This is the first in a series of posts that I have opened up to people who read and enjoy my writing. I thought it would give readers of this blog an interesting look at how others view my work.
Bill Blohm is one of my Beta Readers. In a way, he’s kind of an Alpha Reader, in that many times I use him as a sounding board for my story ideas. Bill also writes and you can read his work on his blog. (I highly recommend that you check it out.) Take it away Bill.
Ken asked me to do a sort of “guest blog” about his writing. It is an honor to be invited to do this and more so if it actually shows up on the blog. ;-) Obviously, what follows are my own viewpoints, opinions, perspectives, and all that. Mine. So, in the following insert the phrase “at least to me” or “the way I see it” or “IMHO” as required. They’re here once to keep the rest of it short.
I had planned to write about how he writes and part way through this I realized you can’t do that, only he can. What I can do, though, is discuss his writing in relation to his books by reviewing his stories. I don’t plan to hit every story he’s written that I know of, but I will reference some of his stories. I will be careful not to reveal any plots or endings.
One of the attractions of Ken’s writing is its apparent similarity to those I consider the old masters: Heinlein, Doc E. E. Smith, Asimov, Anderson, NIven, Pohl, Norton, and others. That should give you a feel for the type of science fiction I’m thinking of.
Starstrikers, in particular, reminds me somewhat of Doc E. E. Smith, in that it feels like a space opera. Some space operas, you read them and they read like a big science fiction story. Starstrikers, like the Skylark series, actually reads like a space opera. You know you’re in an opera that’s set in a science fiction setting. The Lensman and Ender series are what I mean when I say something reads more like a long science fiction story: They are truly great stories, but they don’t have that operatic feel. Starstrikers does and I’m hoping that Starforgers continues that feel.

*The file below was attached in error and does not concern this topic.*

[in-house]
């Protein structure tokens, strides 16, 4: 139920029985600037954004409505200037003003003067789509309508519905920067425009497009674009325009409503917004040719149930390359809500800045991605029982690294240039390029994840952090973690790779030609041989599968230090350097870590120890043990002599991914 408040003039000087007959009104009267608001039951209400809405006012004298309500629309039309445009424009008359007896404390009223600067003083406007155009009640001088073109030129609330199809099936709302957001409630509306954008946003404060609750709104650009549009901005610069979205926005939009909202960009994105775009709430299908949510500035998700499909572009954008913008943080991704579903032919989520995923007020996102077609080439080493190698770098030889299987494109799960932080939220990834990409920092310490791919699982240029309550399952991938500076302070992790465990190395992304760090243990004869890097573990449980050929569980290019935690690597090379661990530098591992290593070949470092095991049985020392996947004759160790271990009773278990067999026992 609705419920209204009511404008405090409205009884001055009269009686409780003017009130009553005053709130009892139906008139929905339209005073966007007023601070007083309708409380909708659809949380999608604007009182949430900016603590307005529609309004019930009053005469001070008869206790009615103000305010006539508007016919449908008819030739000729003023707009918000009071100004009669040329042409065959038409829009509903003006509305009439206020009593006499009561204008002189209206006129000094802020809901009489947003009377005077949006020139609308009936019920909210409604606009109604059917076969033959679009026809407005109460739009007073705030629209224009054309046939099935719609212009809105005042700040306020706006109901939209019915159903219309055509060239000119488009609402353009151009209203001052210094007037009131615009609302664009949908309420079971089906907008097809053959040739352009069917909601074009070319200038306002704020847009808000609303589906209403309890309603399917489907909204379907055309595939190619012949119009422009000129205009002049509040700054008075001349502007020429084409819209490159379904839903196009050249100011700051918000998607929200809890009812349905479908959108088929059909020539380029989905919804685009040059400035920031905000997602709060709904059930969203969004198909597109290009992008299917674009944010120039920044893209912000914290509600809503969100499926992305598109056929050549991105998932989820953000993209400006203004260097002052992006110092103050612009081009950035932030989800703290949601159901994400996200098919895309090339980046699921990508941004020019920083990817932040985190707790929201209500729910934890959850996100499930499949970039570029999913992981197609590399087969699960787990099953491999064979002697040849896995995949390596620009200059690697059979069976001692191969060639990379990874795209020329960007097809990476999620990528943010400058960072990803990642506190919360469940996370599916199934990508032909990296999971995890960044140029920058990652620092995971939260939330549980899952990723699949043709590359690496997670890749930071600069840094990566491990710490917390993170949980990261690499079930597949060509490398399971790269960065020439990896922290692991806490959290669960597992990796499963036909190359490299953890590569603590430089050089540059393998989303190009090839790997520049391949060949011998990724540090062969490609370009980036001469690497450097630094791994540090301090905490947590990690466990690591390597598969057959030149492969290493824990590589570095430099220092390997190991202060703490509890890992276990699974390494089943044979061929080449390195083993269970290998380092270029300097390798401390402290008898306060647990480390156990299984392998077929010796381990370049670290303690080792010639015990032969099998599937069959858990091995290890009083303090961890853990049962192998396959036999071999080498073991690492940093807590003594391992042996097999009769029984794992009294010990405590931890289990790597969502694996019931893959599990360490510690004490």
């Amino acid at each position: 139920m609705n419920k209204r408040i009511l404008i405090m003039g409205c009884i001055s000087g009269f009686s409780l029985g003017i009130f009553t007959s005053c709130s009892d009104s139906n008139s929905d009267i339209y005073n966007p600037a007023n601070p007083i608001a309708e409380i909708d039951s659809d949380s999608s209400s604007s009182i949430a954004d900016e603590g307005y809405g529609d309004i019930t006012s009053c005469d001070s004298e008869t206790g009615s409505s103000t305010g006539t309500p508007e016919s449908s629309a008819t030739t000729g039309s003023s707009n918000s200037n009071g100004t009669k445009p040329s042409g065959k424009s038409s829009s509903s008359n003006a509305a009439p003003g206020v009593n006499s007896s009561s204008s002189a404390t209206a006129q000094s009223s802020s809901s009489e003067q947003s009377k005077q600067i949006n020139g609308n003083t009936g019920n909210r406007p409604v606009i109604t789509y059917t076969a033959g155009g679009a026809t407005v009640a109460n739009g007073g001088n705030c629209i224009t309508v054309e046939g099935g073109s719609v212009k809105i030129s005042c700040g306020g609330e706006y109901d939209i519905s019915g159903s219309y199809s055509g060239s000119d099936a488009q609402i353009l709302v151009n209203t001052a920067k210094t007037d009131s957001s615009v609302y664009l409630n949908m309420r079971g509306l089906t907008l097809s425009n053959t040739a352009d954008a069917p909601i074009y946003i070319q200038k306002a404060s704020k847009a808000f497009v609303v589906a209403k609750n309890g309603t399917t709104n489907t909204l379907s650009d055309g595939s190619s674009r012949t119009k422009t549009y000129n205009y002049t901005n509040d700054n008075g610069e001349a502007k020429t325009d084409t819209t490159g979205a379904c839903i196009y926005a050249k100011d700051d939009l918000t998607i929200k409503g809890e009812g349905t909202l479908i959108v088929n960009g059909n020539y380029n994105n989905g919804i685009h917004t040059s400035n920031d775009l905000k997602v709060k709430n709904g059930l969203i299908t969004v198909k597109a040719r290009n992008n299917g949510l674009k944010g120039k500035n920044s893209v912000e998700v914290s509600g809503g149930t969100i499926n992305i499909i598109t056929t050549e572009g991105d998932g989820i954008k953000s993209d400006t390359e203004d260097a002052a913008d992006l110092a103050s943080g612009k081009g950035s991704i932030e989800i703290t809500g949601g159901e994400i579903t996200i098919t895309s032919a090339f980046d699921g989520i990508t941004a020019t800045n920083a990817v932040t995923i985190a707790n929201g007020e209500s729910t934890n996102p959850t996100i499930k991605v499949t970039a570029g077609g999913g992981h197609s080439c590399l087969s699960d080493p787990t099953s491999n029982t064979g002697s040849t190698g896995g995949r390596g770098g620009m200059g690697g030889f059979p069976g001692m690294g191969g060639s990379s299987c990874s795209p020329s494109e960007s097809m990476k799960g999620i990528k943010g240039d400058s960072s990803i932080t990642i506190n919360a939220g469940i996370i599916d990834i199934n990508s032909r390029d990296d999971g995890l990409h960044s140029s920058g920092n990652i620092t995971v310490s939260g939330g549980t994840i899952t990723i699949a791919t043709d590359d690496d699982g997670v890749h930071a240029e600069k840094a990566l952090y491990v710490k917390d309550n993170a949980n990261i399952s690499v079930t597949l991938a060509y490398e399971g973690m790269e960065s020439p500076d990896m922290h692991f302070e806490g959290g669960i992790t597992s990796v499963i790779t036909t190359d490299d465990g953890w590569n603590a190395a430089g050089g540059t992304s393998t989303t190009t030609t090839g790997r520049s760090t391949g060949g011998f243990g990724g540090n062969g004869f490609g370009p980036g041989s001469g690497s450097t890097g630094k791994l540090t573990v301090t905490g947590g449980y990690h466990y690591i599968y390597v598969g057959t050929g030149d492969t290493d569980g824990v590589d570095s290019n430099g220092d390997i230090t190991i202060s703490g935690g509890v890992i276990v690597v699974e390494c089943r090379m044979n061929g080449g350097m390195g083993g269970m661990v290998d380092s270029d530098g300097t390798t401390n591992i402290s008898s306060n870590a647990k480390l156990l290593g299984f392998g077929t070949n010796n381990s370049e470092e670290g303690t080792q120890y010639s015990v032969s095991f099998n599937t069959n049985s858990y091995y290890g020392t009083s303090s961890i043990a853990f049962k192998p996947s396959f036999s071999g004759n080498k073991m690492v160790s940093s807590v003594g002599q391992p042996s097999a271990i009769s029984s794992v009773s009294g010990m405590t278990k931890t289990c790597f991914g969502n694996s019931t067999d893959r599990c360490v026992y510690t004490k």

Ken’s short stories, using The Renoke, The Rock Collection, Tin Star as just three examples, bring back the joys I had reading science fiction as a kid. They’re short, they let me get into them, and the characters are…hmmm…I almost said ‘human’ but the last two mentioned are more robot-centric. Still, his characters are ones the reader gets to know, whether human or android. As a reader you get to know the characters almost as well as in a novel even though they are short stories, and you get that suspension of belief that lets you just read them. His android short stories are actually related to each other while each can be read alone, so the more you read the more you get to know about the characters involved. Yet, each story adds to that character’s history while each story is easily read stand-alone and still gives you a character you get to know.
Ok, so we know he can write science fiction. What about The Safe Cracker or Null_Pointer? Or The New Vampires? I’m not a crime fan, although I admit enjoying Fu Manchu and a couple others. Neither am I a horror fan though at my wife’s insistence I’ve read a few King novels. That’s a little ironic as I am a fantasy fan. Null_Pointer was a book I read straight through one night, and I enjoyed it. I don’t know if it was the locale, since I live, work, and play in that area, or the technology. Whatever it was, it kept me going to see if I had figured it out right. I had no desire to just jump to the end and see if I was right, either – I wanted to read it to add support to my guess or to get another bad guy lined up before the real bad guy was revealed. Ken’s writing in NP just kept me reading. It flowed, I sympathized with the main characters, and the book was readable. I was never aware of how much book was left to “get through” or how much I’d already read. Interestingly, when I got to the end of NP I could see several things that I was curious about and thought needed mopping up, but not necessarily in that particular book. He covered what needed to be written but also left open questions about Joshua and others in a way that lets the book stand on its own yet suggests to the reader a sequel wouldn’t be a bad thing. You’re left having read a good story while wanting to know just a little more. When a writer presents characters like that, just as if you knew them in person, you know the writer has a grasp of the dynamics of writing, plotting, and characters. I’ve heard rumors of a sequel, KD-9, and while I’m looking forward to it, I’m admittedly more interested in his science fiction. But when it comes out, trust me, I’ll be reading it – I want to know more about a particular sub-plot that wasn’t really tidied up in NP. That’s writing.